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Re: cement kilns

  No, cement kilns do not produce dioxins "especially" when burning haz
  waste as fuel.  They produce dioxins as a normal course of operations
  and haz waste combustion really does not have as big as an impact on
  their emission characterization as some folks would like to believe. 
  Though burning haz waste will have some impact on emissions, it is not
  a lot relative to their base line emissions.  The Rachel's report was a
  little misleading in that they made it sound like someone just found
  this out a few years back and casually mentioned it.  Not so - this is
  a problem known for some time.
  Cement kilns are a particularly large source of pollution.  One large
  cement kiln puts several hundred tons of criteria pollutants into the
  air each year, some toxic metals, and dioxins to boot.  They are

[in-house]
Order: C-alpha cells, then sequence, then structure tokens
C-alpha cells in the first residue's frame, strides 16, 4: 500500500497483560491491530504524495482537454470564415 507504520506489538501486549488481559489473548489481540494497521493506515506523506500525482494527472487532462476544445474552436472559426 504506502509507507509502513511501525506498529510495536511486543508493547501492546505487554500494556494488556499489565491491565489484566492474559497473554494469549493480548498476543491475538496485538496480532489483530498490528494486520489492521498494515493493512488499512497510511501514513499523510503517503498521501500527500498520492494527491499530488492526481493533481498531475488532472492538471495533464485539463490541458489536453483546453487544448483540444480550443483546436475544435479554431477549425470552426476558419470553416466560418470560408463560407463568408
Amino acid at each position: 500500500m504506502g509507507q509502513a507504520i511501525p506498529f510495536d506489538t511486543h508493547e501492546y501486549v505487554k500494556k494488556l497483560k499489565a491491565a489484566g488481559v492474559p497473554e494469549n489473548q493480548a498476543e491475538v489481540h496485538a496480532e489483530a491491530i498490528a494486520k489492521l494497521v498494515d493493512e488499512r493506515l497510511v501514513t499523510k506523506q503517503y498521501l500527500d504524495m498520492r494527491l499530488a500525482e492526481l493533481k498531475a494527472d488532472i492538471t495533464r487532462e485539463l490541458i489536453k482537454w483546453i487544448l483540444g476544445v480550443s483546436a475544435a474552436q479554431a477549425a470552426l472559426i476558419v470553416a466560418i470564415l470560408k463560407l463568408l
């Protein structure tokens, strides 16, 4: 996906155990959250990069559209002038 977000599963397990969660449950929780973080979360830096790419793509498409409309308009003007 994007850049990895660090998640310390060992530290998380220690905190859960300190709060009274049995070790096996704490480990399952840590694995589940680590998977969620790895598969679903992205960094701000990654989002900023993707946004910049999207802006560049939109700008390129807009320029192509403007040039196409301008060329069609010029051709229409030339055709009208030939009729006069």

considered a major contributor of dioxins without factoring in haz
  waste.  It would be better to create a movement to regulate tougher
  emissions standards on the industry as a whole instead of focusing on
  haz waste.  If they stop burning haz waste, it might seem like a
  victory, but it will have accomplished NOTHING relative to the risk
  impact to the local community.  Selective catalytic reactors, if
  oversized, will not only control the massive amount of NOx coming from
  these sources, but also the dioxins.
  Sam McClintock
  > From: Susan K. Snow <sksnow@1stnet.com>
  > To: Multiple recipients of list <dioxin-l@essential.org>
  > Subject: cement kilns
  > Date: 24 July 1997 10:12
  > Someone give me the correct information.
  > It is my understanding that dioxin is especially created when cement
  > kilns burn hazardous wastes as fuel.  
  > http://www.envirolink.org/pubs/rachel/rhwn314a.htm
  > Are cement kilns required to have the same air pollution controls as
  > hazardous waste incinerators?  Are they also required to have
  > carbon filters, or whatever it is to capture the mercury and dioxin?
  > Is the only difference with cement kilns, that the ash/dust which is
  > recycled for use in farmers fields, is not regulated as a hazardous
  > waste? 
  > Susan Snow